Visible-to-SWIR Downconversion and its application to Individual Identification Friend or Foe (IIFF)
Gardner, Scott R.
Haegel, Nancy M.
Crooker, Peter P.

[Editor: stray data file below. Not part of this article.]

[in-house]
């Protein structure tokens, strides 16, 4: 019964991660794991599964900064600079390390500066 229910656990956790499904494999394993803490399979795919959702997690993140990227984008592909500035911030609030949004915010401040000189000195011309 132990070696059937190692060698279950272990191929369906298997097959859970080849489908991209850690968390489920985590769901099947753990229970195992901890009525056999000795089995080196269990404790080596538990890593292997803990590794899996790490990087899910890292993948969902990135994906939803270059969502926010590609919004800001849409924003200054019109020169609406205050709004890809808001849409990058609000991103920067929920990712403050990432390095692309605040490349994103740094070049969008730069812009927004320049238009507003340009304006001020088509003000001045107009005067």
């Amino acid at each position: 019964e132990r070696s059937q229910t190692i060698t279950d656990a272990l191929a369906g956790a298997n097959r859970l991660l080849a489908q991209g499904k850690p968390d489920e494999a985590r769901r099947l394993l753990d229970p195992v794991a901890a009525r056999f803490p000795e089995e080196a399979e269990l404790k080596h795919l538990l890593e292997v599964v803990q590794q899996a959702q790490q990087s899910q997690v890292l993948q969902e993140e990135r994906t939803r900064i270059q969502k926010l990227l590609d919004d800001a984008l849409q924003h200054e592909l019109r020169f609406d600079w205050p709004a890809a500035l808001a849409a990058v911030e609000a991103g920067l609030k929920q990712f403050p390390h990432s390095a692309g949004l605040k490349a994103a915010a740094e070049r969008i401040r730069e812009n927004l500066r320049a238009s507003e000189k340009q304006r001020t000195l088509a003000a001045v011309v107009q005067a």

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The objective of this research was to demonstrate the extension of the current design of the Individual Identification Friend or Foe (IIFF) patch, to provide a response in the shortwave infrared (SWIR) region of the electromagnetic spectrum. The purpose of the IIFF patch is to mitigate fratricide during ground engagements, by emitting a near infrared (NIR) signal when the wearer is illuminated by a targeting laser attached to the shooter's weapon. Due to the proliferation of NIR Night Vision Devices (NVDs), it is desirable to produce a version of the patch that emits in the SWIR spectrum, making its response visible to operators with next-generation NVDs, while being invisible to conventional NVDs. This further enhances the "covert" nature of the IIFF patch. To produce SWIR output, a visible-light emitter is used in conjunction with a downconverting phosphor filter. This thesis develops and evaluates candidates for visible-light emitters and downconverting phosphor filters in order to determine the most suitable candidate for use in the IIFF patch. Three potential candidate materials, based on neodymium and ytterbium phosphors, were evaluated using photoluminescence excitation spectroscopy. A quantitative comparison of the combined efficiency was performed to select an initial optimized combination. SWIR emission was observed through an InGaAs imaging array.
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